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Hoffmann, R. A wiki for the life sciences where authorship matters. Nature Genetics (2008)

Development of RNR3- and RAD54-GUS reporters for testing genotoxicity in Saccharomyces cerevisiae.

S. cerevisiae RNR3 and RAD54 gene transcription becomes strongly activated upon DNA damage. This property was used to construct yeast strains in which DNA damage can be monitored by a very sensitive fluorogenic assay in a convenient 96-well microtiter plate format. These strains carried stably integrated fusions of RNR3 or RAD54 promoters to the E. coli beta-glucuronidase GUS gene. GUS activity was measured by fluorogenic detection, a method that greatly increases the precision and sensitivity of the assay. Detection levels were similar to those of real-time quantitative PCR methods and close to the limits of biological response. The two reporters differed in terms of fold-induction, activation kinetics, sensitivity and specificity upon exposure to a variety of genotoxic compounds. While RNR3-GUS showed the fastest response, RAD54-GUS showed the highest sensitivity: similar to previous reported sensitivities for bacterial and eukaryotic genotoxic detection systems. These reporter strains may complement current genotoxicity tests, but they also have the advantages of higher flexibility, requirement for shorter incubation times, and the capability of being fully automated. In addition, the intrinsic features of the system facilitate its easy improvement by genetic manipulating the yeast strain or by introducing mammalian metabolizing enzymes.[1]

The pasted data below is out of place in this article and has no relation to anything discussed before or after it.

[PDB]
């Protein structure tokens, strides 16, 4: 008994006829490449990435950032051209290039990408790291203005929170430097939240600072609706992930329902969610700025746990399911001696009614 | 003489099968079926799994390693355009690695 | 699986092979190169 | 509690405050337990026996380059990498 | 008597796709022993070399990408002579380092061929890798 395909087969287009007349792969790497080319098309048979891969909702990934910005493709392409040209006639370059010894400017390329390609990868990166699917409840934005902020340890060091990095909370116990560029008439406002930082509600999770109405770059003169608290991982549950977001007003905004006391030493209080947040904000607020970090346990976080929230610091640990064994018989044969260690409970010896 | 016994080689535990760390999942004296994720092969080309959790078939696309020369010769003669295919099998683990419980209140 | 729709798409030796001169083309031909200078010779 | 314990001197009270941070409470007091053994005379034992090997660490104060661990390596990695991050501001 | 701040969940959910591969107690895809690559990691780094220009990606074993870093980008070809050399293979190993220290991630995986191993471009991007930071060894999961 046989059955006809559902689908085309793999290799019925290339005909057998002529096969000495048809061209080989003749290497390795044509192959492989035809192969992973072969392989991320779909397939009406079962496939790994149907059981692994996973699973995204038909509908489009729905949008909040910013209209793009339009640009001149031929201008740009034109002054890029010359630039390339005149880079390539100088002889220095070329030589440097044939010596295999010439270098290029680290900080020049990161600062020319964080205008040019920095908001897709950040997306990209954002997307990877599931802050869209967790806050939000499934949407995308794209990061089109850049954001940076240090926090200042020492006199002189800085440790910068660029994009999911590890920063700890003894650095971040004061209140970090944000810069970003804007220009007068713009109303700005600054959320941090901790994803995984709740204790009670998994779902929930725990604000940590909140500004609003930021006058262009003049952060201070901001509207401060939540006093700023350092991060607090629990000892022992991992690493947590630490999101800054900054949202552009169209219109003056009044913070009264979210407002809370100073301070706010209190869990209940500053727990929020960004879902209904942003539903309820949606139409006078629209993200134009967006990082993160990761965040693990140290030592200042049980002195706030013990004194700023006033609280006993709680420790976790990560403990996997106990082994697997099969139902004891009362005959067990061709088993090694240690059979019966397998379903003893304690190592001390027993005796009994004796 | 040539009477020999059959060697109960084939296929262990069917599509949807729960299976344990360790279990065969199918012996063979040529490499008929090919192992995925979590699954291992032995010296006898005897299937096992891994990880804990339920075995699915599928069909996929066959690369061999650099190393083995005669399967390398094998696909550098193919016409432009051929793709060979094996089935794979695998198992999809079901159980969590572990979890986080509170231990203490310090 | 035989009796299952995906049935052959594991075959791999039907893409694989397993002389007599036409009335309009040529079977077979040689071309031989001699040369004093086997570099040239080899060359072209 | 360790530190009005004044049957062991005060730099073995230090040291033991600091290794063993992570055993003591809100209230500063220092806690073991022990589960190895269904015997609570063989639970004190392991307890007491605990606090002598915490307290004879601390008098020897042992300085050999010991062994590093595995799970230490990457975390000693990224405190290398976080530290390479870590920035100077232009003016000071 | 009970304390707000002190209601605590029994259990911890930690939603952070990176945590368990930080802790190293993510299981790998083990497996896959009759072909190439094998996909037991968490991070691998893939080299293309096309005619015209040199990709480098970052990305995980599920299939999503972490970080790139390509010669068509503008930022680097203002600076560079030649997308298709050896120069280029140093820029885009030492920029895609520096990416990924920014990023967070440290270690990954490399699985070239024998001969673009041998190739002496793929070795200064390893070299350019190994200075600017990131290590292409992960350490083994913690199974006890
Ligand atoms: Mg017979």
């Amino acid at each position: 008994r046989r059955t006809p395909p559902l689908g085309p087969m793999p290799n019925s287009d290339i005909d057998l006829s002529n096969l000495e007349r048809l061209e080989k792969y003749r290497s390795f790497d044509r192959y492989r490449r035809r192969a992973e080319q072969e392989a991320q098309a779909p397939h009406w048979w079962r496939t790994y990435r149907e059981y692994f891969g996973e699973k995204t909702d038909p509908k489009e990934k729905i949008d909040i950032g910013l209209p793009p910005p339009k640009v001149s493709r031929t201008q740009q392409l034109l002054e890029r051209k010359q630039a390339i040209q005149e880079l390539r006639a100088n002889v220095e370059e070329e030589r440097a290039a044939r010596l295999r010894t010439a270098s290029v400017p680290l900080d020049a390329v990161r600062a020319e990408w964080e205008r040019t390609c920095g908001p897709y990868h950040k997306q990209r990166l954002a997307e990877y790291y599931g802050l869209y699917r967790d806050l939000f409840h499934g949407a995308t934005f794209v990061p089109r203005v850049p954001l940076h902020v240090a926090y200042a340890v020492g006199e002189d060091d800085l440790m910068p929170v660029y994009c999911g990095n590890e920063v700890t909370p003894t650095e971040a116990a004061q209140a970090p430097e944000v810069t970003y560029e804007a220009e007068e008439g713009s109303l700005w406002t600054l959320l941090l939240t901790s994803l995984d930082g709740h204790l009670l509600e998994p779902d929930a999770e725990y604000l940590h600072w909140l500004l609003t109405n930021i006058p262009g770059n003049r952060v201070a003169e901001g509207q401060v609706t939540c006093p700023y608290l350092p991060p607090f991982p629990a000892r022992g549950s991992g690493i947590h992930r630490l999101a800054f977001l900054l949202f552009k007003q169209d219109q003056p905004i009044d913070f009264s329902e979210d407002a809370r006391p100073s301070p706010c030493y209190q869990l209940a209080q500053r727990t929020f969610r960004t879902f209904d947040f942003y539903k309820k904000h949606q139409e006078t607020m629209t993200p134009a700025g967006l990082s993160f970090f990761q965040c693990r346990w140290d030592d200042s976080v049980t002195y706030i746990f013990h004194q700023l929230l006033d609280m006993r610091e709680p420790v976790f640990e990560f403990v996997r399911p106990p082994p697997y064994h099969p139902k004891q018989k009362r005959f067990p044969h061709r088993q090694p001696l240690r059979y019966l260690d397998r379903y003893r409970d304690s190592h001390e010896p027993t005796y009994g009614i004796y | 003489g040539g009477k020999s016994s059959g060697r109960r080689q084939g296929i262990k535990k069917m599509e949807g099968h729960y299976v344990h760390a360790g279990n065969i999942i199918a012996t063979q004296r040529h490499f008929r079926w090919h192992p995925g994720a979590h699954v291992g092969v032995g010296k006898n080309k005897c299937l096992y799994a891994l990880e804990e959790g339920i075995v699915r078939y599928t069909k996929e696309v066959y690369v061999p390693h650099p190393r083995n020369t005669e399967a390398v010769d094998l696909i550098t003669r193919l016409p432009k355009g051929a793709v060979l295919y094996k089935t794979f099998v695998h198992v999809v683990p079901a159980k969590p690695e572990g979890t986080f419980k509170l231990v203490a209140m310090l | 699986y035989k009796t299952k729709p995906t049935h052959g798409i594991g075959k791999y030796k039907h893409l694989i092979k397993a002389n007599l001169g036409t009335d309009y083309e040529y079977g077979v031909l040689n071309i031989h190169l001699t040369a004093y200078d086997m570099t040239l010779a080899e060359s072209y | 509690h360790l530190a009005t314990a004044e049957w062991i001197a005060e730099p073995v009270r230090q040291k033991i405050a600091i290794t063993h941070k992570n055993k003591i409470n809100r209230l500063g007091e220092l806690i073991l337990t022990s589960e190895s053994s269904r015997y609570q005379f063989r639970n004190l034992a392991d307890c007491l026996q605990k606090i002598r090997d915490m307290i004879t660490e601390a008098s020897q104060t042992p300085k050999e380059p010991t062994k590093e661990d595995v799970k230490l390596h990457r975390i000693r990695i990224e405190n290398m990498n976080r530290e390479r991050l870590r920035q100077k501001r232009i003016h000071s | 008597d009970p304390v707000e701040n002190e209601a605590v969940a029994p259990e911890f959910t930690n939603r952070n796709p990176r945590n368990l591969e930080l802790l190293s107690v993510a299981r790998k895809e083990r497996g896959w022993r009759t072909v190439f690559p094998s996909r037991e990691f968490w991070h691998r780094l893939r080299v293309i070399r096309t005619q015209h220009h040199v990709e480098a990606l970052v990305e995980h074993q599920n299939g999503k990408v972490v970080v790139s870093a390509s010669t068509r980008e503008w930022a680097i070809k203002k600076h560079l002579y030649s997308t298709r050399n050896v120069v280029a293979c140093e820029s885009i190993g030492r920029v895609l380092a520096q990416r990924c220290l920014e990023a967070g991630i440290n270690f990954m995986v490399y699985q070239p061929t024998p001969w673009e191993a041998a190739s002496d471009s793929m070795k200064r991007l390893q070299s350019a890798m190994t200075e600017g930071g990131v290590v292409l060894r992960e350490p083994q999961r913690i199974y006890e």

1. Development of RNR3- and RAD54-GUS reporters for testing genotoxicity in Saccharomyces cerevisiae. Boronat, S., Pi??a, B. Analytical and bioanalytical chemistry (2006) [Pubmed]
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